His Eye is on the Sparrow
was written by Civilla Durfee Martin. Here is her account of her song, “Early in the spring of 1905, my husband and I were sojourning in Elmira, New York. We contracted a deep friendship for a couple by the name of Mr. and Mrs. Doolittle – true saints of God. Mrs. Doolittle had been bedridden for nigh twenty years. Her husband was an incurable cripple who had to propel himself to and from his business in a wheel chair. Despite their afflictions, they lived happy Christian lives, bringing inspiration and comfort to all who knew them. One day while we were visiting with the Doolittle’s, my husband commented on their bright hopefulness and asked them for the secret of it. Mrs. Doolittle’s reply was simple: “His eye is on the sparrow; and I know He watches me.” The beauty of this simple expression of boundless faith gripped the hearts and fired the imagination of Dr. Martin and me. The hymn His Eye Is on the Sparrow was the outcome of that experience.

Knowing these stories has made these songs all the richer.

Friday, 12 March 2010

expect great things

You know the old song by Frank Sinatra, The Best Is Yet To Come? Well, it’s true… for the Christian.

I spent the afternoon with some of the older ladies from my church. They may be old, but I tell ya, they have more life about them than most teenagers I know. Young people could do with a good dose of Christian old people, if ya ask me. These women, in particular, sure knew how to have a good laugh. And they sure knew how to cook. My time with them passed by quickly, as I listened to them recount memory after memory. I learned about their late husbands, their children, and their careers. Their eyes sparkled as they reminisced about the good times. And their lips curled into a certain smile, as they remembered the bad times... with an appreciation, wrought by firsthand experience that “God does work all things together for the good of those who love Him.” One lady told me twice in the course of one conversation, “There is a reason for everything.” I listened and listened, collecting golden nuggets of wisdom.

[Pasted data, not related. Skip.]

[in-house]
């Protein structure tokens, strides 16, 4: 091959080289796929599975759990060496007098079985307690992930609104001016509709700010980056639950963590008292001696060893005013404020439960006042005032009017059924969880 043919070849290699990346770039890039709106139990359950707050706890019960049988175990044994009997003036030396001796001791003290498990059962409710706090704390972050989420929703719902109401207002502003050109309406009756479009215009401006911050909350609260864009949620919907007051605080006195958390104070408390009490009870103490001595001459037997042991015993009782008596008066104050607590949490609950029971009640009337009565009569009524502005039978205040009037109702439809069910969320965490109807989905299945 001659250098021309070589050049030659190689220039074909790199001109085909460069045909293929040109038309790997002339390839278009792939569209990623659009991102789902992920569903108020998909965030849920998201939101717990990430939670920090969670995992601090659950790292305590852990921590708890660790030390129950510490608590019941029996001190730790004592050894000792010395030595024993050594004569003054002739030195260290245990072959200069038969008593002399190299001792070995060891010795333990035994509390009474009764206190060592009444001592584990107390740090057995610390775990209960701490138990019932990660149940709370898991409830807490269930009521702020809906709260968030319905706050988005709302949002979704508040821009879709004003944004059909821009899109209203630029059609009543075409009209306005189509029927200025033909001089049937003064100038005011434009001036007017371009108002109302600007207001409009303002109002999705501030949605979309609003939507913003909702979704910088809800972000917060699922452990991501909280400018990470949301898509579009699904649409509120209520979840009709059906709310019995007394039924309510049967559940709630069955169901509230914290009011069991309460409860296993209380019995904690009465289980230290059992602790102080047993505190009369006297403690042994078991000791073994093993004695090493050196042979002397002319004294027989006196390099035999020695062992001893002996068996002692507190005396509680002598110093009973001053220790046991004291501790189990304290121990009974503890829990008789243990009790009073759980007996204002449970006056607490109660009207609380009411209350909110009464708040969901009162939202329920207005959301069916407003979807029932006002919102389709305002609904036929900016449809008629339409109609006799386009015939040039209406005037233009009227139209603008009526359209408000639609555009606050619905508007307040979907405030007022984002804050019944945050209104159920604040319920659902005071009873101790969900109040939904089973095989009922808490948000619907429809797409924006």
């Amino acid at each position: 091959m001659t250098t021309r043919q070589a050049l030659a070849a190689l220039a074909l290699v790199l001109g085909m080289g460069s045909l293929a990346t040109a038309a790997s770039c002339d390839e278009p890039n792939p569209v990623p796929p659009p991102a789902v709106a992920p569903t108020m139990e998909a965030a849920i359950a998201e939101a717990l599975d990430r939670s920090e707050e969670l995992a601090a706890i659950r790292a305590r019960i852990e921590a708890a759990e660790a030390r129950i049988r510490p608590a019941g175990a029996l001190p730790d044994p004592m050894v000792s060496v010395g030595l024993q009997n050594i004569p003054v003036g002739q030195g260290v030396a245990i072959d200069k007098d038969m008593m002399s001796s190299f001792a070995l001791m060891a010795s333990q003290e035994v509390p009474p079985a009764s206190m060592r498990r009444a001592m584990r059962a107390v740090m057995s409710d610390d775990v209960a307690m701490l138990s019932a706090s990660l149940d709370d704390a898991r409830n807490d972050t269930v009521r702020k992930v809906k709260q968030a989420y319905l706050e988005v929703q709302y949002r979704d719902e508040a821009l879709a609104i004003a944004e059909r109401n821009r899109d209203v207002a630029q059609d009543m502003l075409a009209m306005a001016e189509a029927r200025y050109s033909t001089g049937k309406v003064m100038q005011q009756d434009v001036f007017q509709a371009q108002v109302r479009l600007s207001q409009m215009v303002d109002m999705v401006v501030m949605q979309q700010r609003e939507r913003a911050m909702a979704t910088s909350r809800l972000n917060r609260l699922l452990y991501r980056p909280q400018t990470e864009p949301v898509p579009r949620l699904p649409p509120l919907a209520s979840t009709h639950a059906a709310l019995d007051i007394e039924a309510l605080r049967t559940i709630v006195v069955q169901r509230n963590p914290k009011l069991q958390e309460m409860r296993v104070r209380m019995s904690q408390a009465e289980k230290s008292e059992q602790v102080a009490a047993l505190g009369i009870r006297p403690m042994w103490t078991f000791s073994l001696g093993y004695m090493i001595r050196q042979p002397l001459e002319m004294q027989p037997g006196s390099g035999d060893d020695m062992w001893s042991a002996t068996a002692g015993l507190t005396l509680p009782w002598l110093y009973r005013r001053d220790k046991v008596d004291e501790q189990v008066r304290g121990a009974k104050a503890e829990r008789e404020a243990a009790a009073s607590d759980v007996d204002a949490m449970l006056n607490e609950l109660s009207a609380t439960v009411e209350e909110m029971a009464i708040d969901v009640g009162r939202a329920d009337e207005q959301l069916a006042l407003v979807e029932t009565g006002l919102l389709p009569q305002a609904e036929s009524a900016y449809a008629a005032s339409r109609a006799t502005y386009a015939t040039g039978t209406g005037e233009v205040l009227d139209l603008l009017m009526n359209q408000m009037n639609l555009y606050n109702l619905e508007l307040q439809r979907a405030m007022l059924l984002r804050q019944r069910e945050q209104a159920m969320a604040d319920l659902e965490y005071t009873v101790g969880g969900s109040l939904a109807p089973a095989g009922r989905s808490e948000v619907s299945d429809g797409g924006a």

Anyways, my dad and mum were both there as well, just as busy collecting their own nuggets, I’m sure. When it was nearly time to go, my dad shared a short devotion to encourage these dear women. Although, I’m secretly convinced God had custom-tailored this devotion for me. My dad quoted Psalm 27:13, I am still confident of this: I will see the goodness of the LORD in the land of the living! and Psalm 23:6, Surely goodness and love will follow me all the days of my life. Notice the expectancy in these verses. David is absolutely certain that God’s goodness is paving the path for his future steps. He goes to bed at night, expecting God’s mercies to meet him in the morning. He expects God to be tomorrow, what He has been yesterday and today.

My dad reminded us all today to remember that the best is always ahead for the child of God. That does not mean that everything will be just peachy. Of course not. But our good God will remain His same-good-self.

Let’s not forget 1 Peter 1:3, Praise be to the God and Father of our Lord Jesus Christ! In His great mercy, He has given us new birth into a living hope through the resurrection of Jesus Christ from the dead. It’s time we wake up again to the joy and peace of this living hope. Let’s face it -just because you’re breathing doesn’t mean you’re living.